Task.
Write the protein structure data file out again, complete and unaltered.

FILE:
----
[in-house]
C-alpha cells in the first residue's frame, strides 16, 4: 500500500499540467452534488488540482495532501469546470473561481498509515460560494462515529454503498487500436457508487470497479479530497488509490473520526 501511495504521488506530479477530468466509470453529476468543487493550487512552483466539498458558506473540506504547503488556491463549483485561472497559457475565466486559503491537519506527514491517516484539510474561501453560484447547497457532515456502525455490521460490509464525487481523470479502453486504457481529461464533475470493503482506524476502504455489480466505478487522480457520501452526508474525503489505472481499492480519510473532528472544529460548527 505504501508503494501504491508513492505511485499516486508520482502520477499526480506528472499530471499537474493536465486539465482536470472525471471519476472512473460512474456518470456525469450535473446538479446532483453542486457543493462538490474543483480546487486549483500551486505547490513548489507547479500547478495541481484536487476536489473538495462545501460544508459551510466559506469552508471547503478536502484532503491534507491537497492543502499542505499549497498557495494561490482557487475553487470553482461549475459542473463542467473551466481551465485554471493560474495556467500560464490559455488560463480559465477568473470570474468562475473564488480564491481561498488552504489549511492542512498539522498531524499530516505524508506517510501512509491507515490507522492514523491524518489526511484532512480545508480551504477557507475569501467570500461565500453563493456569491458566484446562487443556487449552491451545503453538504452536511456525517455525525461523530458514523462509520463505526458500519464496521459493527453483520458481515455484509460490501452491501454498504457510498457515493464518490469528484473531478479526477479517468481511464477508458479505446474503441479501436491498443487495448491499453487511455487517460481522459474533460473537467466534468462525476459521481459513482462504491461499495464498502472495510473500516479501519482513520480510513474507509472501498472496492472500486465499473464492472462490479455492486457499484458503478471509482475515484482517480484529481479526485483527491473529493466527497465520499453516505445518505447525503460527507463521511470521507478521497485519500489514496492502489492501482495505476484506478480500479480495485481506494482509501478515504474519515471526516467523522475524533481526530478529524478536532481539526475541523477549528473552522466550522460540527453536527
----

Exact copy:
[in-house]
C-alpha cells in the first residue's frame, strides 16, 4: 500500500499540467452534488488540482495532501469546470473561481498509515460560494462515529454503498487500436457508487470497479479530497488509490473520526 501511495504521488506530479477530468466509470453529476468543487493550487512552483466539498458558506473540506504547503488556491463549483485561472497559457475565466486559503491537519506527514491517516484539510474561501453560484447547497457532515456502525455490521460490509464525487481523470479502453486504457481529461464533475470493503482506524476502504455489480466505478487522480457520501452526508474525503489505472481499492480519510473532528472544529460548527 505504501508503494501504491508513492505511485499516486508520482502520477499526480506528472499530471499537474493536465486539465482536470472525471471519476472512473460512474456518470456525469450535473446538479446532483453542486457543493462538490474543483480546487486549483500551486505547490513548489507547479500547478495541481484536487476536489473538495462545501460544508459551510466559506469552508471547503478536502484532503491534507491537497492543502499542505499549497498557495494561490482557487475553487470553482461549475459542473463542467473551466481551465485554471493560474495556467500560464490559455488560463480559465477568473470570474468562475473564488480564491481561498488552504489549511492542512498539522498531524499530516505524508506517510501512509491507515490507522492514523491524518489526511484532512480545508480551504477557507475569501467570500461565500453563493456569491458566484446562487443556487449552491451545503453538504452536511456525517455525525461523530458514523462509520463505526458500519464496521459493527453483520458481515455484509460490501452491501454498504457510498457515493464518490469528484473531478479526477479517468481511464477508458479505446474503441479501436491498443487495448491499453487511455487517460481522459474533460473537467466534468462525476459521481459513482462504491461499495464498502472495510473500516479501519482513520480510513474507509472501498472496492472500486465499473464492472462490479455492486457499484458503478471509482475515484482517480484529481479526485483527491473529493466527497465520499453516505445518505447525503460527507463521511470521507478521497485519500489514496492502489492501482495505476484506478480500479480495485481506494482509501478515504474519515471526516467523522475524533481526530478529524478536532481539526475541523477549528473552522466550522460540527453536527